During this week’s lecture, the Institute of Human Rights & Business was mentioned as a useful resource, so I decided to have a look over their website. I found on their publications section, a subsection called ‘supply chains.’ I thought it would be interesting to look more deeply into these issues as a follow up from the article I looked at last week on transparency within supply chains.
The Institute of Human Rights & Business (IHRB) is a think tank organisation established in 2009, their website states that their mission is to ‘to shape policy, advance practice and strengthen accountability in order to make respect for human rights part of everyday business.’
The article from the IHRB that started me off is entitled ‘Responsible Recruitment – Turning Principles into Practice.’ You can find the link to it here. Much like last week’s article, this piece notes how there are still many instances of ‘modern day slavery’ happening globally. However, instead of placing emphasis on the government to ensure transparency of supply chains, they are placing it on industry leaders and business owners themselves to comply.
The article mentions the Consumer Goods Forum (CGF), and their work with businesses. This organisation essentially works with businesses and organisations to ensure that they are progressing and successful while also getting the best results for the consumer and limiting the business’ impact on the world around it. This ranges from environmental impact, to food safety, to preventing businesses taking advantage of their employees.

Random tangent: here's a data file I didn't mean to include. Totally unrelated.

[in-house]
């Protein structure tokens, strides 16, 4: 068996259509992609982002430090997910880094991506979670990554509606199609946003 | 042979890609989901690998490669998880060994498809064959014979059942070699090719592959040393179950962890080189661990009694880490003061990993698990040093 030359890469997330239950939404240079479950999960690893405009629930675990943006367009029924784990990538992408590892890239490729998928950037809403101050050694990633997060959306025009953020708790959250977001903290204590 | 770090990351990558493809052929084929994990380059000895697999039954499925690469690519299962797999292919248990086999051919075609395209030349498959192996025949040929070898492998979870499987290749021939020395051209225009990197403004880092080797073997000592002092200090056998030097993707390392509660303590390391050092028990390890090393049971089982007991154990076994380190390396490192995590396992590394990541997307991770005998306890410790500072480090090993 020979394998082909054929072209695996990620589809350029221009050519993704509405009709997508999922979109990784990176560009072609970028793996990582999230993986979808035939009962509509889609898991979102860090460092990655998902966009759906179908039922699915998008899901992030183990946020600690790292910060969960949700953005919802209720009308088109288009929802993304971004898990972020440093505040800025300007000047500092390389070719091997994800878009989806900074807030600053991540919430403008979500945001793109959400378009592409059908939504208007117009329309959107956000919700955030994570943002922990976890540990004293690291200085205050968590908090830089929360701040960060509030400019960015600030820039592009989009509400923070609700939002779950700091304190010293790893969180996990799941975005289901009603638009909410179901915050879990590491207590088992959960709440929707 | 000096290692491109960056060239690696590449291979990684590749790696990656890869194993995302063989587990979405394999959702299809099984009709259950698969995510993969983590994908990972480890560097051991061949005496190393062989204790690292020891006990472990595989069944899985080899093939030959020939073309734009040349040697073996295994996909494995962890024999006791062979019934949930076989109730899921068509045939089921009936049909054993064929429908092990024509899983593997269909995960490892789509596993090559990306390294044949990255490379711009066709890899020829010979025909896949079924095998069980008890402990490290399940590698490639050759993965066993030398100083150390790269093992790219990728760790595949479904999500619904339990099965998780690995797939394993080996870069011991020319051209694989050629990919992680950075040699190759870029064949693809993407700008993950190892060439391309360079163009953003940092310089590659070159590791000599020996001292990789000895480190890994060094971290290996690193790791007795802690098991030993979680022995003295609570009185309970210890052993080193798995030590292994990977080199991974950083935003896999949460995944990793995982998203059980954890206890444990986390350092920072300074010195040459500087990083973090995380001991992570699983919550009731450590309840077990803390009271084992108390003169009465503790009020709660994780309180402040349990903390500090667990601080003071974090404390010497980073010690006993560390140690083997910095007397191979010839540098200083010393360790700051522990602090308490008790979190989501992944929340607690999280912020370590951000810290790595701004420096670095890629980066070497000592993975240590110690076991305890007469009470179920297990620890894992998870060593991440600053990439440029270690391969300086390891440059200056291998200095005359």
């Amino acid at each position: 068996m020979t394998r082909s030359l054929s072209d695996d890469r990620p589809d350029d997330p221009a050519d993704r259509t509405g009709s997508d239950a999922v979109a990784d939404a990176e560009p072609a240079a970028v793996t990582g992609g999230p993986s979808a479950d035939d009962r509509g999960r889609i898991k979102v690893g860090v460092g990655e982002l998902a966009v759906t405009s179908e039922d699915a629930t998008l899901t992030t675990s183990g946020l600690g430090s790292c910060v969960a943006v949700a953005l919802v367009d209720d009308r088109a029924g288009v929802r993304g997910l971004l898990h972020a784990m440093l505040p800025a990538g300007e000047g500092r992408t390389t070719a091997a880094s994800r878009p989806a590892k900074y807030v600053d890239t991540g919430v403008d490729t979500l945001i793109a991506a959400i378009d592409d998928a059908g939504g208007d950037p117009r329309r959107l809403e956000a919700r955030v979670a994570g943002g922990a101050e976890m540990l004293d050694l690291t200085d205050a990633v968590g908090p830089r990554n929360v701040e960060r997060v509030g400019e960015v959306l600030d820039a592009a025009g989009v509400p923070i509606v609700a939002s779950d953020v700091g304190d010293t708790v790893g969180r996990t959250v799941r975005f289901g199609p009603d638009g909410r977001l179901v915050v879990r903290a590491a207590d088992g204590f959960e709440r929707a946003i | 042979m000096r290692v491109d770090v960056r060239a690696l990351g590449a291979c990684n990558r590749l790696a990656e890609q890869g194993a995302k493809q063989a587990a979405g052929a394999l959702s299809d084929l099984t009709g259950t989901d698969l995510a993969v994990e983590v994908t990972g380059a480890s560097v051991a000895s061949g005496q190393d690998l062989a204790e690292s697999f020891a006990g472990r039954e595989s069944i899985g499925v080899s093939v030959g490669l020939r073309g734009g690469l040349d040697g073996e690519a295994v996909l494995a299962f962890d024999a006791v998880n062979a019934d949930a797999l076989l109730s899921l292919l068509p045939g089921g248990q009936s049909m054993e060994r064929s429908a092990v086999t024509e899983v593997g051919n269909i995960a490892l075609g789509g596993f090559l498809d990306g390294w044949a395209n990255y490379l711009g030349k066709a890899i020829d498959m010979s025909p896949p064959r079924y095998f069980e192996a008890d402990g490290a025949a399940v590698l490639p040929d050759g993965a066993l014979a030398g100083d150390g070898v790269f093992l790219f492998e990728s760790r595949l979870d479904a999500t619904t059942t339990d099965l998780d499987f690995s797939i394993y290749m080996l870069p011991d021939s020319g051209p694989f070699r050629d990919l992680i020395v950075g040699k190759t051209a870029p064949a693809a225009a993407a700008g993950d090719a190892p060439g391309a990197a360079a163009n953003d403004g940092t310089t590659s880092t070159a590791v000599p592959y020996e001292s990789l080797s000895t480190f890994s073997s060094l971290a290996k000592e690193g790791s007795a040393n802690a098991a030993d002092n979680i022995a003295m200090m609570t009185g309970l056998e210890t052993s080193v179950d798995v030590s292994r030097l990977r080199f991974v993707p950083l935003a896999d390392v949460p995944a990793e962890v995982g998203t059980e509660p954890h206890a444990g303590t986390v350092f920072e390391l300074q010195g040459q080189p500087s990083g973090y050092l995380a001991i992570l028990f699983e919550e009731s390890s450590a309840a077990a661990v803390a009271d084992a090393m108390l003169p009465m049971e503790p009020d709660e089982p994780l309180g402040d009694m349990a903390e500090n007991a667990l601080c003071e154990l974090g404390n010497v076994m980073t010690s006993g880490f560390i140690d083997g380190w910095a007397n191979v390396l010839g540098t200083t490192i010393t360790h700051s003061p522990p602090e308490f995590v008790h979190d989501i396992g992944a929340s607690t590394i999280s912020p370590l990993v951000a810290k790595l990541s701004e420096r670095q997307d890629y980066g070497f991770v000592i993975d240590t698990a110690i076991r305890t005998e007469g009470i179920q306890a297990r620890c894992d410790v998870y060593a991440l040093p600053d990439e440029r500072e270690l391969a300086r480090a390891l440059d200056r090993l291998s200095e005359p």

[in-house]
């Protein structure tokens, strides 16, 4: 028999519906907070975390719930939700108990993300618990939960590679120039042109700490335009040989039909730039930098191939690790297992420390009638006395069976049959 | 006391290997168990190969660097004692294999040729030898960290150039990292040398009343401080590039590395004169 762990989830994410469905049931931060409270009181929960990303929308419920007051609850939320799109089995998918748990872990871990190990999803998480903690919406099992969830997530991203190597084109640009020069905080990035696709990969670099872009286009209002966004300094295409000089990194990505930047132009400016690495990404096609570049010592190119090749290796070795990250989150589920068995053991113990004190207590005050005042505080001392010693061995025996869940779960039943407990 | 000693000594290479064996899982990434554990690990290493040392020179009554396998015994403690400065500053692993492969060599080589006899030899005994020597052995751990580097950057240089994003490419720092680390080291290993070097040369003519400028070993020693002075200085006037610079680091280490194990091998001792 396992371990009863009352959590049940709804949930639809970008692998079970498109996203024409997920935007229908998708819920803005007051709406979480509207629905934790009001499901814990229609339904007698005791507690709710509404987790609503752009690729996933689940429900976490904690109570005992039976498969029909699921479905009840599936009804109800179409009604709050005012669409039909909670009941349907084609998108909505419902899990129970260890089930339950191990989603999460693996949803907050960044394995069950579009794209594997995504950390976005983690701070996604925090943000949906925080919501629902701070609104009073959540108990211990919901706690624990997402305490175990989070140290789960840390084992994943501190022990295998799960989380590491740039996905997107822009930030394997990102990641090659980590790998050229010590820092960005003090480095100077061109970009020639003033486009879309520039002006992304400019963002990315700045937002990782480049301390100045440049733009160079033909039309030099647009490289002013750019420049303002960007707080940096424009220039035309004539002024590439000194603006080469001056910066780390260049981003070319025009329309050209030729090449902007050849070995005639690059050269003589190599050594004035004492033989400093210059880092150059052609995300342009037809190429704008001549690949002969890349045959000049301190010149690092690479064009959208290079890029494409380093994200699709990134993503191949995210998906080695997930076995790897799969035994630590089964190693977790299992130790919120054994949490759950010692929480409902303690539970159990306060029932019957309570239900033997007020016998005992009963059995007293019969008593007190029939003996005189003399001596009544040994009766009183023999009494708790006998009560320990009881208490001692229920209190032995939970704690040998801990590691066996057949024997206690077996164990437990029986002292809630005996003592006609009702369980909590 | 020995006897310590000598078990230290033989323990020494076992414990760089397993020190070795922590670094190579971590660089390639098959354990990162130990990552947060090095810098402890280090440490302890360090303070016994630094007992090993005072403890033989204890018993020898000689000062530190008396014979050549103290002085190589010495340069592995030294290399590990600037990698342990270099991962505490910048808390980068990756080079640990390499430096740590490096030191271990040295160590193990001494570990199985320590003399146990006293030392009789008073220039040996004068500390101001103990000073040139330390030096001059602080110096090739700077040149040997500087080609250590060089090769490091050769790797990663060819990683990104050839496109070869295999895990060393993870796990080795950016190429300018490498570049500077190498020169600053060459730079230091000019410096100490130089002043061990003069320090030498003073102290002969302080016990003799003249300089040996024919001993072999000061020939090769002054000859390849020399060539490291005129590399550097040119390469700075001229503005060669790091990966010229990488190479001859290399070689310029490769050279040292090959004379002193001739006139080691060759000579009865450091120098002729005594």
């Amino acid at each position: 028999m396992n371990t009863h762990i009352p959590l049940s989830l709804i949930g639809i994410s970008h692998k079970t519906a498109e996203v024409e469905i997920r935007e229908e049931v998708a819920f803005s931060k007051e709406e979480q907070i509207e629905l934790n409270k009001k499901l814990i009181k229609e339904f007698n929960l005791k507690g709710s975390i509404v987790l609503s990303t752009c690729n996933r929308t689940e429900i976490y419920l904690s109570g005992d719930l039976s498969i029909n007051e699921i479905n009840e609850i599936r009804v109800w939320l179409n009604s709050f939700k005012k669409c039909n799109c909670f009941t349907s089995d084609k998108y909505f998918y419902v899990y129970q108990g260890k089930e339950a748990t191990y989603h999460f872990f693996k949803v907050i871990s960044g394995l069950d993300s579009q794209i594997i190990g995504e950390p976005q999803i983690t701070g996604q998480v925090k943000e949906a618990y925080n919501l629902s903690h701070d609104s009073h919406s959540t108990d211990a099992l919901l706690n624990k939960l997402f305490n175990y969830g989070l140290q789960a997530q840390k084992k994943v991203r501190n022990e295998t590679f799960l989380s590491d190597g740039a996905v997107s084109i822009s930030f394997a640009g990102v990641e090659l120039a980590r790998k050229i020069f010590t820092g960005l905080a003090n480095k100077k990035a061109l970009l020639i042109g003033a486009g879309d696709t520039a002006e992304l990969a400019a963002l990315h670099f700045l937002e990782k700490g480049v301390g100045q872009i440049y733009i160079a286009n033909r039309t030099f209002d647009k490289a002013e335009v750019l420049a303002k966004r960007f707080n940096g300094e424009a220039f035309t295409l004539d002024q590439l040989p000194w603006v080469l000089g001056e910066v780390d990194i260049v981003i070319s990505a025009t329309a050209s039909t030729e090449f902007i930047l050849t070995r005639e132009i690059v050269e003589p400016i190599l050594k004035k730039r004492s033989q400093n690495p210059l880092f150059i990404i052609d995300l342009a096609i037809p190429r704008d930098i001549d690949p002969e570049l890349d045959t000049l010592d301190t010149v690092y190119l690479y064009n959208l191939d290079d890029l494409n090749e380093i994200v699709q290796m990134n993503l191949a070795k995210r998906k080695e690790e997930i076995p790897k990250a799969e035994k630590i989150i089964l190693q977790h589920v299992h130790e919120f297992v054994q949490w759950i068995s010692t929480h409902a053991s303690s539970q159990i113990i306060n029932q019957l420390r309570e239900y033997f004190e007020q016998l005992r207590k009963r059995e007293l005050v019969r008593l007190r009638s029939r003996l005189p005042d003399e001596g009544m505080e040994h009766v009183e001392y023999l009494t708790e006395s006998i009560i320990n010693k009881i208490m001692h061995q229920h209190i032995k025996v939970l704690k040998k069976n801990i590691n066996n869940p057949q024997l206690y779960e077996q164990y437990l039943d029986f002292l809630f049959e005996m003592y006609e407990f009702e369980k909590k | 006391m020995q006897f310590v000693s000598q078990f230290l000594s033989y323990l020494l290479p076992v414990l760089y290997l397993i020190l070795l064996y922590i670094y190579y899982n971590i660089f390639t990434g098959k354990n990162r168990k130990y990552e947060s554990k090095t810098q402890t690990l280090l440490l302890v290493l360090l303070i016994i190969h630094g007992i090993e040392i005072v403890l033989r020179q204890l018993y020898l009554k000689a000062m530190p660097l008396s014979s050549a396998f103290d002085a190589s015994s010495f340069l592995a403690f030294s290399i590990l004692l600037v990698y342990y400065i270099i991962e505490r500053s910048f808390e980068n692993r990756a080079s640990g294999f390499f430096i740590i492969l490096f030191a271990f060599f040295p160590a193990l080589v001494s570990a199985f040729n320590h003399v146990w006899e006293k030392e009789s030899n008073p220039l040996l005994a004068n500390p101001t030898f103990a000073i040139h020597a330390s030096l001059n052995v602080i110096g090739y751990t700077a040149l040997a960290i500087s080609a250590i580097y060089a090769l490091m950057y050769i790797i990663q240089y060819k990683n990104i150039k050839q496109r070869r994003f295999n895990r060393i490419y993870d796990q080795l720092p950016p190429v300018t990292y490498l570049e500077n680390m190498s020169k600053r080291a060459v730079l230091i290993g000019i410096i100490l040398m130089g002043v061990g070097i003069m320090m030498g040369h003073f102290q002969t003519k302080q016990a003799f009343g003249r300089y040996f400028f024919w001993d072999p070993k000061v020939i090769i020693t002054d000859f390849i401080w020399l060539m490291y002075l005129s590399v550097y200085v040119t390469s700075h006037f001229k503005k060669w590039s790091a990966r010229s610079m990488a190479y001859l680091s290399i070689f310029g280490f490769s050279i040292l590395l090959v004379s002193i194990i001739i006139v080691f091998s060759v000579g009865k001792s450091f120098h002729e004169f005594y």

I briefly looked over the list of members on the programme and although there are over 400 businesses associated with CGF, comparatively to the amount of businesses there are in the world, this is just such a small fraction. Why are businesses so unwilling to take responsibility for any negative implications they have on the world around them? I noticed that Amazon are one of the members of the CGF, which is interesting when considering the amount of flack that they receive regarding tax evasion and treatment of their employees. I remember an article from The Independent from 2015 about how poorly Amazon have treated their employees, if you’d like to read more about this issue you can find this article here.
It feels like to me that for majority of businesses, they are only willing make business ethics a priority if their profits are at risk due to consumer backlash. It is such a shame that by law it is down to the state to enforce human rights practices and it is not the responsibility of the business themselves. That is why organisations such as IHRB and CGF are so vital, as they can liaise with and put more pressure on businesses to perform more ethically.